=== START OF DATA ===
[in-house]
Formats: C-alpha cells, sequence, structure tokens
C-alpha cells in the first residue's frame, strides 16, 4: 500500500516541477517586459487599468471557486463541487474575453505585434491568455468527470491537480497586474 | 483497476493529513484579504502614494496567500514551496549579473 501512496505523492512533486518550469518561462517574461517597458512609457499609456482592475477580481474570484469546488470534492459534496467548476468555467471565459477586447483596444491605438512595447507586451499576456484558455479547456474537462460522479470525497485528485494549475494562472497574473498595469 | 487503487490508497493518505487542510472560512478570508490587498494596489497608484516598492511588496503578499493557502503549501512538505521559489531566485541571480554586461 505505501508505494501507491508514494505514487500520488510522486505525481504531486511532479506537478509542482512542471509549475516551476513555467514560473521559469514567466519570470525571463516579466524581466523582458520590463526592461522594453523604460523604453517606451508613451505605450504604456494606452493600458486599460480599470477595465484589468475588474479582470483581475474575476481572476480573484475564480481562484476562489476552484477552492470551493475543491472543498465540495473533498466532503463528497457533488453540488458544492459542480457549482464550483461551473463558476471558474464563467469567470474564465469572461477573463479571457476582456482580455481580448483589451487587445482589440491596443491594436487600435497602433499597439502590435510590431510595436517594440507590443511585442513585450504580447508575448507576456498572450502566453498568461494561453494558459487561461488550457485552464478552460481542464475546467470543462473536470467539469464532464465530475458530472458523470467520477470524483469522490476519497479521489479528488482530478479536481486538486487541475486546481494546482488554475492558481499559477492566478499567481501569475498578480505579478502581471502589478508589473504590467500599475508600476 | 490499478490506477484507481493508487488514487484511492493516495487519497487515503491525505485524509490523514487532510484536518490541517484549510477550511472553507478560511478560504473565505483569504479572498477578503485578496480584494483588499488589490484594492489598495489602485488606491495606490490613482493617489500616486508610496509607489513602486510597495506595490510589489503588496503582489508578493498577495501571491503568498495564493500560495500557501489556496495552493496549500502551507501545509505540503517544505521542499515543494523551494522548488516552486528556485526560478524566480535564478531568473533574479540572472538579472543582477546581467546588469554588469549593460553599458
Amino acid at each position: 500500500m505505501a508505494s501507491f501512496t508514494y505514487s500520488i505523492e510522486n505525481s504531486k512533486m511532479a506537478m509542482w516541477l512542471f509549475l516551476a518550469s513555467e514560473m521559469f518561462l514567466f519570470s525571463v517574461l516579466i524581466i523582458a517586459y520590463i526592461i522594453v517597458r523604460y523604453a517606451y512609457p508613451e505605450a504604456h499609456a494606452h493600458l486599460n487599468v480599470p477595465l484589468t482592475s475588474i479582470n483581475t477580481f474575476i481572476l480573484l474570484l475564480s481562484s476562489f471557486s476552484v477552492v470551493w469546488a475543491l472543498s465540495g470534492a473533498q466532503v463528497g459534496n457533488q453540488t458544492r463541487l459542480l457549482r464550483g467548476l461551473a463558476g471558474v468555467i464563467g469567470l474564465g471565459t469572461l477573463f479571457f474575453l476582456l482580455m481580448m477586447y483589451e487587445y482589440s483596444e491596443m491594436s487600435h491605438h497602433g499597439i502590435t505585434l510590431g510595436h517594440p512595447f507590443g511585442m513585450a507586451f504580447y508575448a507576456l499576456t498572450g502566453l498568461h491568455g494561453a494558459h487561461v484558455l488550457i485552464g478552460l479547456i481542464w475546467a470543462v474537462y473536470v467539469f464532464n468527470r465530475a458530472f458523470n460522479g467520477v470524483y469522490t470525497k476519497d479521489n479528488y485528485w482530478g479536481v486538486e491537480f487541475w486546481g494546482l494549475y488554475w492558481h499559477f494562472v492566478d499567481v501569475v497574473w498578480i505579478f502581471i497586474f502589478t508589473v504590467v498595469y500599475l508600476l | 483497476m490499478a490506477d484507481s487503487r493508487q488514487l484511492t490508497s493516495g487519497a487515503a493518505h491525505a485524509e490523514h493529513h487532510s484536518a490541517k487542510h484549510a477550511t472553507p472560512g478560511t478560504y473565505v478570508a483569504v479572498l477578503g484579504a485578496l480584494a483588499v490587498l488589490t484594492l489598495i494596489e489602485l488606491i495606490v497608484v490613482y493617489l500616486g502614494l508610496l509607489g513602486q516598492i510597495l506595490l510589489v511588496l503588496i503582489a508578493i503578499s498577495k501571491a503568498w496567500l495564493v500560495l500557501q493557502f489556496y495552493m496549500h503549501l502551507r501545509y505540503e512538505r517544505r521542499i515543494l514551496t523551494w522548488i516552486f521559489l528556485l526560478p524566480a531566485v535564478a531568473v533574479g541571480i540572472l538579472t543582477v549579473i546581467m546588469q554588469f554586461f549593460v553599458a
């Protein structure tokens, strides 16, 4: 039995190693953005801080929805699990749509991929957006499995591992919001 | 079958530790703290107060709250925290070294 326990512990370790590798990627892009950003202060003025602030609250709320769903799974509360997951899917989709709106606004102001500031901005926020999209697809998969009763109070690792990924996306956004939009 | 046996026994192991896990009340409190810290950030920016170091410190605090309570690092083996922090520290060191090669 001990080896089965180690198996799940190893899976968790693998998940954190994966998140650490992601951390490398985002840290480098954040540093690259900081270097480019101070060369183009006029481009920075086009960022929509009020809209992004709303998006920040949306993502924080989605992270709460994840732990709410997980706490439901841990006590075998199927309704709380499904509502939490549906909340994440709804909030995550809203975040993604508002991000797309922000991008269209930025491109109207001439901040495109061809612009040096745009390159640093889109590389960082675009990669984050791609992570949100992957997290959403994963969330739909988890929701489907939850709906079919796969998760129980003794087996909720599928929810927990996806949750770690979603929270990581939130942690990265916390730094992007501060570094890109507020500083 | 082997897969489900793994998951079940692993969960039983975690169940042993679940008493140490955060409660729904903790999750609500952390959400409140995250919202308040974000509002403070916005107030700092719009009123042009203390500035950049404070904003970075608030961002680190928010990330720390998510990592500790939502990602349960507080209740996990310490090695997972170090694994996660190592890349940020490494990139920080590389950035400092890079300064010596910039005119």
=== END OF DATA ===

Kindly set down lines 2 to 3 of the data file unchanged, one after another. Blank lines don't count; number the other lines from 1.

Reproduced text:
Formats: C-alpha cells, sequence, structure tokens
C-alpha cells in the first residue's frame, strides 16, 4: 500500500516541477517586459487599468471557486463541487474575453505585434491568455468527470491537480497586474 | 483497476493529513484579504502614494496567500514551496549579473 501512496505523492512533486518550469518561462517574461517597458512609457499609456482592475477580481474570484469546488470534492459534496467548476468555467471565459477586447483596444491605438512595447507586451499576456484558455479547456474537462460522479470525497485528485494549475494562472497574473498595469 | 487503487490508497493518505487542510472560512478570508490587498494596489497608484516598492511588496503578499493557502503549501512538505521559489531566485541571480554586461 505505501508505494501507491508514494505514487500520488510522486505525481504531486511532479506537478509542482512542471509549475516551476513555467514560473521559469514567466519570470525571463516579466524581466523582458520590463526592461522594453523604460523604453517606451508613451505605450504604456494606452493600458486599460480599470477595465484589468475588474479582470483581475474575476481572476480573484475564480481562484476562489476552484477552492470551493475543491472543498465540495473533498466532503463528497457533488453540488458544492459542480457549482464550483461551473463558476471558474464563467469567470474564465469572461477573463479571457476582456482580455481580448483589451487587445482589440491596443491594436487600435497602433499597439502590435510590431510595436517594440507590443511585442513585450504580447508575448507576456498572450502566453498568461494561453494558459487561461488550457485552464478552460481542464475546467470543462473536470467539469464532464465530475458530472458523470467520477470524483469522490476519497479521489479528488482530478479536481486538486487541475486546481494546482488554475492558481499559477492566478499567481501569475498578480505579478502581471502589478508589473504590467500599475508600476 | 490499478490506477484507481493508487488514487484511492493516495487519497487515503491525505485524509490523514487532510484536518490541517484549510477550511472553507478560511478560504473565505483569504479572498477578503485578496480584494483588499488589490484594492489598495489602485488606491495606490490613482493617489500616486508610496509607489513602486510597495506595490510589489503588496503582489508578493498577495501571491503568498495564493500560495500557501489556496495552493496549500502551507501545509505540503517544505521542499515543494523551494522548488516552486528556485526560478524566480535564478531568473533574479540572472538579472543582477546581467546588469554588469549593460553599458